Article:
Association between longline design and mussel ...
|Title||Association between longline design and mussel productivity in Prince Edward Island, Canada|
|Author(s)||A. Drapeau, L. Comeau, T. Landry, H. Stryhn, J. Davidson|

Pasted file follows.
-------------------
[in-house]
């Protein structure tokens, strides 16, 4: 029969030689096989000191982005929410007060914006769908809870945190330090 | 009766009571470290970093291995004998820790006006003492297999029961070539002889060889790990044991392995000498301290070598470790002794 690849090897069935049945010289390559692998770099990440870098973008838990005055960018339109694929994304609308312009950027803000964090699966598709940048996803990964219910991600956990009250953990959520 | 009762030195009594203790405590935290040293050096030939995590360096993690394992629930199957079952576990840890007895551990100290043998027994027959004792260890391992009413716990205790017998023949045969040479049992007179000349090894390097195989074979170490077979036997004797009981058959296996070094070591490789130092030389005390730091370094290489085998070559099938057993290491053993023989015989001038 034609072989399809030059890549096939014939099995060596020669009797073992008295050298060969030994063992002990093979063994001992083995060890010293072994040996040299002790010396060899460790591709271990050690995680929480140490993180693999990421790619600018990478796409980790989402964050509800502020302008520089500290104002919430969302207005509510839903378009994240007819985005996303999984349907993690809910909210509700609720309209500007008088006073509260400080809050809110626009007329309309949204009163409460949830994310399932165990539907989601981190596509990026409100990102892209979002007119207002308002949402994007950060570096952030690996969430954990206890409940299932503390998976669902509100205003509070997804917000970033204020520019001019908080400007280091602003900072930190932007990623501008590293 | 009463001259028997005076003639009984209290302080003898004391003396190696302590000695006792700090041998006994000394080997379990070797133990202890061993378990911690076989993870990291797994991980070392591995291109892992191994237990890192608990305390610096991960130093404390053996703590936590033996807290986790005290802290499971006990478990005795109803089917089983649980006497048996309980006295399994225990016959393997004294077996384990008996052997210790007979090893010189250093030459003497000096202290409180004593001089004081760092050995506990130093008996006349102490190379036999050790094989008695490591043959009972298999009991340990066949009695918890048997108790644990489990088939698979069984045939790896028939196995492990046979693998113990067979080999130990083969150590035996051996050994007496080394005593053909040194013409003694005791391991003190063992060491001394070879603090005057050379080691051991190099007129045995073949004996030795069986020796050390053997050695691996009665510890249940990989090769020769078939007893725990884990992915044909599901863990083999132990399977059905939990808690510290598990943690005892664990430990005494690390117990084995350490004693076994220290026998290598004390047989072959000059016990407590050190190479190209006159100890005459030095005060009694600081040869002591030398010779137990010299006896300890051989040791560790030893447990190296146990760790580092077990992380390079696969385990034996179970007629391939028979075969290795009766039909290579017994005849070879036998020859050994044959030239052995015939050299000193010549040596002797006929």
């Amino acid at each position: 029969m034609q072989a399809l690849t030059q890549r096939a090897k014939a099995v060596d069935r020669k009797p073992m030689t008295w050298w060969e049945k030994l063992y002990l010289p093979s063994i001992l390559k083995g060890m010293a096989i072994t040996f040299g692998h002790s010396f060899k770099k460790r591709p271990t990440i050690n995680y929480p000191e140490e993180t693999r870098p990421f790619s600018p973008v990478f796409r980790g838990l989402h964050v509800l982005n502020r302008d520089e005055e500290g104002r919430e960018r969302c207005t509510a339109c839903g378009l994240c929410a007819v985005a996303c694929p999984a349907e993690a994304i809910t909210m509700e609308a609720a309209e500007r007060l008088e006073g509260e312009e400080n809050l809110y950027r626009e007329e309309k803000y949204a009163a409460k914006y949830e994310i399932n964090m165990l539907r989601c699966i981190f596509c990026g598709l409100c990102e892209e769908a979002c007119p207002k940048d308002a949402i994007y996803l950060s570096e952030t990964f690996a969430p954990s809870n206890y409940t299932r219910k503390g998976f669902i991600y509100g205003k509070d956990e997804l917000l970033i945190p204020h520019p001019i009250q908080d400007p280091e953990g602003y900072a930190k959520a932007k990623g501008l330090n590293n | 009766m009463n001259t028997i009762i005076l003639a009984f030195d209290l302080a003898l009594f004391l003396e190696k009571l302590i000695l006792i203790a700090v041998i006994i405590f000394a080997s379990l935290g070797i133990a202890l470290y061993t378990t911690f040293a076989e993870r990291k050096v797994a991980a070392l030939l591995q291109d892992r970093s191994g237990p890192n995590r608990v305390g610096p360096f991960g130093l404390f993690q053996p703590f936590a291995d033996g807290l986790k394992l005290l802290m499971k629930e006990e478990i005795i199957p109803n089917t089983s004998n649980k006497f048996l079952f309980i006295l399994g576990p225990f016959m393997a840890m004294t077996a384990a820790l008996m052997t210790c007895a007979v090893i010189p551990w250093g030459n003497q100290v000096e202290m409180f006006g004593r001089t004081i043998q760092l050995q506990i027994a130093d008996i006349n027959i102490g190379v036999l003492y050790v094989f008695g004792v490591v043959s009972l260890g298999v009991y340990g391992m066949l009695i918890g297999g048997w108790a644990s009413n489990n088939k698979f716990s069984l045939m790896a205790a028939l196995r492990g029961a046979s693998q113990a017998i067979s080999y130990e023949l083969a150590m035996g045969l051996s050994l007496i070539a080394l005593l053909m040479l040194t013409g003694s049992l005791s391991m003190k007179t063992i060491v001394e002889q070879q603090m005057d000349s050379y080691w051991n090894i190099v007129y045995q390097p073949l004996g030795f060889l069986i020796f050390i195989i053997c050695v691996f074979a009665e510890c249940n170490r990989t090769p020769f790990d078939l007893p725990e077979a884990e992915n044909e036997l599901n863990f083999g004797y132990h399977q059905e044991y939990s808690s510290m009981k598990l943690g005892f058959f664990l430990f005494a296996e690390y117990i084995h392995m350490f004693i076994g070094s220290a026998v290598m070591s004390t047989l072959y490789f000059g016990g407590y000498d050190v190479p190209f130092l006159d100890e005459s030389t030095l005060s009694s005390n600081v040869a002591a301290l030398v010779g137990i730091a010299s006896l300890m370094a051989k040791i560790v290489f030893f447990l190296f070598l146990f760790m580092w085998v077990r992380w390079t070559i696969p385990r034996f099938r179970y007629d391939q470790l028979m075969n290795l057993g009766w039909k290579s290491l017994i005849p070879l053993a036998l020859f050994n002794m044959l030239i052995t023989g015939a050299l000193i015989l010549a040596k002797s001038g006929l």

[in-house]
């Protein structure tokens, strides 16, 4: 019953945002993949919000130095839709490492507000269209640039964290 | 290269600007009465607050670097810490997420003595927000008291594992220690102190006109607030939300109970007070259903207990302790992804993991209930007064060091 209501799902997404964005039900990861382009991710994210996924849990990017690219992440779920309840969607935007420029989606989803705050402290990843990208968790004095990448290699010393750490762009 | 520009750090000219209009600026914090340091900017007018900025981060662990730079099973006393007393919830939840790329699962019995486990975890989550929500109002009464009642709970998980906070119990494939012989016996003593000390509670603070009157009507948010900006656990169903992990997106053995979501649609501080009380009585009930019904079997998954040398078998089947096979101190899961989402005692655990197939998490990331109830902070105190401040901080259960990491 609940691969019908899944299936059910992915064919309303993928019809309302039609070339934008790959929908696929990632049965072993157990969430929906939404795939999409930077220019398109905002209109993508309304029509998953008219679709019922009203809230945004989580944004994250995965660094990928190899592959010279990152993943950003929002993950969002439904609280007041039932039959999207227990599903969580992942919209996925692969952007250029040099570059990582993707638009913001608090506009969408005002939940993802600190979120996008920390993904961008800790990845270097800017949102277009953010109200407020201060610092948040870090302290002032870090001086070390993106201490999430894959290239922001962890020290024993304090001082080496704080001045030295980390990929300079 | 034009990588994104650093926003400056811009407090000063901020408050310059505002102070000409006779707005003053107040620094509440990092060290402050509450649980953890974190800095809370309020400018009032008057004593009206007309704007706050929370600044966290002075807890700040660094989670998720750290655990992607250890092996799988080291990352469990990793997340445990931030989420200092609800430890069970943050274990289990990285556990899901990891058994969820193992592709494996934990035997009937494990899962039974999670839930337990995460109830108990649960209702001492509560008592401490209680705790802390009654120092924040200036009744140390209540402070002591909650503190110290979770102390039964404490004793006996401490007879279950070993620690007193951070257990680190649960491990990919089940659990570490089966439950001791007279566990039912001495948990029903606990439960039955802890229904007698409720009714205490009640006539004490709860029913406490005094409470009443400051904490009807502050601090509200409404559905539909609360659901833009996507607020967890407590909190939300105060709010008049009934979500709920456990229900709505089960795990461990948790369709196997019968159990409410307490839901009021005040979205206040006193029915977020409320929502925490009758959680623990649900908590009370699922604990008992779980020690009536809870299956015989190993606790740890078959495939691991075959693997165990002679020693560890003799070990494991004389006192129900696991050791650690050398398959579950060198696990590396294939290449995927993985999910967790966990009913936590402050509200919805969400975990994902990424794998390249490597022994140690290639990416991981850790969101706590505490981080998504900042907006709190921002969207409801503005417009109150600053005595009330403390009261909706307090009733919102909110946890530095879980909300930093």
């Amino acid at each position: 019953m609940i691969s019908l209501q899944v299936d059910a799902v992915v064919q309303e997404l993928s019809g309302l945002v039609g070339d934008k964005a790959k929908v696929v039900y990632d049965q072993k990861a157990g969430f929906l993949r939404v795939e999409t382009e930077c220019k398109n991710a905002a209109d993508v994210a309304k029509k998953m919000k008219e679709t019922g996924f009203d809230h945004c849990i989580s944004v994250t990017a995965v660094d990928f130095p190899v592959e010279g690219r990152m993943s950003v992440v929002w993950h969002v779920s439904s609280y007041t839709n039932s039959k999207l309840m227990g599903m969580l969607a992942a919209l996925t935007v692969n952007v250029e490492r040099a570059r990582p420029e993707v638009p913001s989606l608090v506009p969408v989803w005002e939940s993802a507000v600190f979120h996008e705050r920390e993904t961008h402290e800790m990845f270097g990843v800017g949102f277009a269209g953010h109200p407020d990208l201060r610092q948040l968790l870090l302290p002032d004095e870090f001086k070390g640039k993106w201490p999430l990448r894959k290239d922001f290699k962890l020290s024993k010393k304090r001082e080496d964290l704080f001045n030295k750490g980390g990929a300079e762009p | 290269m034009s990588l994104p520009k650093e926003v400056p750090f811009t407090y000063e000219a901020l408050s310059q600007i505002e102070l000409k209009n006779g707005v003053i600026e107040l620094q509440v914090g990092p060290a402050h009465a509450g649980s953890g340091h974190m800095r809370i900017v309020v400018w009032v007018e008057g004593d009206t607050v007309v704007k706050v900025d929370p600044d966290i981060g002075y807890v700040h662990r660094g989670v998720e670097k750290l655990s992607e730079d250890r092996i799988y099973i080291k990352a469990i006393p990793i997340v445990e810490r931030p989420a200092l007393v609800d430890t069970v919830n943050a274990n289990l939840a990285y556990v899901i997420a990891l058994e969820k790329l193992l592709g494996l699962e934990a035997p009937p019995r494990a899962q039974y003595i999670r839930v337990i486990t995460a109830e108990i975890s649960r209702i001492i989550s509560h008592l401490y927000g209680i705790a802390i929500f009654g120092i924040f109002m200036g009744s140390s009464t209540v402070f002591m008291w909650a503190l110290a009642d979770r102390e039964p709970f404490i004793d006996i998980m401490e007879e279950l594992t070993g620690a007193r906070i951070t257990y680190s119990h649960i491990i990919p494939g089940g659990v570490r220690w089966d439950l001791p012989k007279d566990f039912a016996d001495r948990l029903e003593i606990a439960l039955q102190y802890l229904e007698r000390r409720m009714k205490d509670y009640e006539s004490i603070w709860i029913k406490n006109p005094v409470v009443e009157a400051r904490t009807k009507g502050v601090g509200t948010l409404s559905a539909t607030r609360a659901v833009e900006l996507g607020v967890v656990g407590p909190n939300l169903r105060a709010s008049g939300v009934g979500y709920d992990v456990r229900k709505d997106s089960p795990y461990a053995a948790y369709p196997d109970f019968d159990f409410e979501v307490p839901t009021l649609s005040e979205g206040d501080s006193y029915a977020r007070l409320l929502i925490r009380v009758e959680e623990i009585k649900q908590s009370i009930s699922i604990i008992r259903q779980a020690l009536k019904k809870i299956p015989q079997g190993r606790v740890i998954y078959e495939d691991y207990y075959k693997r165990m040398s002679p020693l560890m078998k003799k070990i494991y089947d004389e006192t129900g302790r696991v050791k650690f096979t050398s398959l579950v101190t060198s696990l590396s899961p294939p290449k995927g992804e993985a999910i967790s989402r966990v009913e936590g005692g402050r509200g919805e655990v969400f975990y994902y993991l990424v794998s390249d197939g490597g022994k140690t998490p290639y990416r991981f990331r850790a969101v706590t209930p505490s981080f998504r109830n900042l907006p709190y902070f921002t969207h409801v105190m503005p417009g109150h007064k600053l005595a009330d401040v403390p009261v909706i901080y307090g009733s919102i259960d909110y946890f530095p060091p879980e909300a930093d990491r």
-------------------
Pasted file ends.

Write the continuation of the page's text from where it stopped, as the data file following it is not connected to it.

|Abstract||The first objective of this study was to document the design of subsurface longlines used for the farming of blue mussels (Mytilus edulis) in Prince Edward Island (PEI), Canada; the second objective was to identify possible associations between longline design and mussel growth. In 2003, SCUBA divers visited 54 farms distributed in 16 culture embayments; they measured the spacing between longlines and the spacing between individual socks (sleeves) attached to longlines; they also sampled one-year-old mussels for the determination of the shell length, condition index, and sock weight. Here we report a remarkable degree of variation in longline configuration, with the following range of values: 1.2 to 3.0 m for sock length, 1.5 to 29.5 m for longline spacing, 26.4 to 62.4 cm for sock spacing, and 6.2 to 179.9 socks/100 m2 for stocking density at the farm scale. A negative correlation was found between stocking density at the farm scale and total farming area at the bay scale, suggesting that growers adjusted husbandry in relation to the surrounding level of farming activity. In one major culture bay, Tracadie Bay, measurements were repeated over a three-year period (2002-2004). This monitoring led to the discovery of a coordinated effort by growers in raising the average sock spacing by 30% (+11 cm). Multiple regression analyses identified sock spacing as the only explanatory variable correlated with mussel weight in Tracadie Bay. The model suggests that an 11-cm increase in sock spacing can lead to an 18% weight gain for pre-market mussels (~34 mm), the size group investigated in the study. However, this correlation between sock spacing and sock weight was tenuous over the three-year study period, showing up only in 2002. A similar correlation was found between sock spacing and condition index, although only in 2004. We conclude by suggesting that close spacing of mussel socks can negatively affect mussel yield, although only under certain conditions..|
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